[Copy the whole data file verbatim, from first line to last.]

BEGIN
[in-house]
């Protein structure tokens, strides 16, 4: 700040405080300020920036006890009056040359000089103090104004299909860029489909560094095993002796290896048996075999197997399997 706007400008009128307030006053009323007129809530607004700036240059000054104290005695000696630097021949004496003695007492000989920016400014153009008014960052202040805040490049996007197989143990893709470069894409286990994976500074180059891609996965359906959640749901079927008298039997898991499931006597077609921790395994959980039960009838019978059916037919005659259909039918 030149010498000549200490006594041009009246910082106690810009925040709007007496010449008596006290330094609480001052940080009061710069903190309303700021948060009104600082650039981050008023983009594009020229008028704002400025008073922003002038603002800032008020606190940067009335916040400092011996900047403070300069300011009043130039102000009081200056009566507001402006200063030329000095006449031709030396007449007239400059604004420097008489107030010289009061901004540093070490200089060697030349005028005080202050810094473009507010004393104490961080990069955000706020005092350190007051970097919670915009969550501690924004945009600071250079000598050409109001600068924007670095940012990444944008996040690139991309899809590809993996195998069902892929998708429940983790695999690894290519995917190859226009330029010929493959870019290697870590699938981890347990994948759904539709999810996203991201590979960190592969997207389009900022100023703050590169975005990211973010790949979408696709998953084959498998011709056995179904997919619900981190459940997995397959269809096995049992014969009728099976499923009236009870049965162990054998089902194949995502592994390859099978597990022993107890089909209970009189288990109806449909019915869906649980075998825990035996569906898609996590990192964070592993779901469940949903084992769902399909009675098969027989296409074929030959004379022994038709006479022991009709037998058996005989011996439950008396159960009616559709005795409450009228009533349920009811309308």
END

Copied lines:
[in-house]
């Protein structure tokens, strides 16, 4: 700040405080300020920036006890009056040359000089103090104004299909860029489909560094095993002796290896048996075999197997399997 706007400008009128307030006053009323007129809530607004700036240059000054104290005695000696630097021949004496003695007492000989920016400014153009008014960052202040805040490049996007197989143990893709470069894409286990994976500074180059891609996965359906959640749901079927008298039997898991499931006597077609921790395994959980039960009838019978059916037919005659259909039918 030149010498000549200490006594041009009246910082106690810009925040709007007496010449008596006290330094609480001052940080009061710069903190309303700021948060009104600082650039981050008023983009594009020229008028704002400025008073922003002038603002800032008020606190940067009335916040400092011996900047403070300069300011009043130039102000009081200056009566507001402006200063030329000095006449031709030396007449007239400059604004420097008489107030010289009061901004540093070490200089060697030349005028005080202050810094473009507010004393104490961080990069955000706020005092350190007051970097919670915009969550501690924004945009600071250079000598050409109001600068924007670095940012990444944008996040690139991309899809590809993996195998069902892929998708429940983790695999690894290519995917190859226009330029010929493959870019290697870590699938981890347990994948759904539709999810996203991201590979960190592969997207389009900022100023703050590169975005990211973010790949979408696709998953084959498998011709056995179904997919619900981190459940997995397959269809096995049992014969009728099976499923009236009870049965162990054998089902194949995502592994390859099978597990022993107890089909209970009189288990109806449909019915869906649980075998825990035996569906898609996590990192964070592993779901469940949903084992769902399909009675098969027989296409074929030959004379022994038709006479022991009709037998058996005989011996439950008396159960009616559709005795409450009228009533349920009811309308």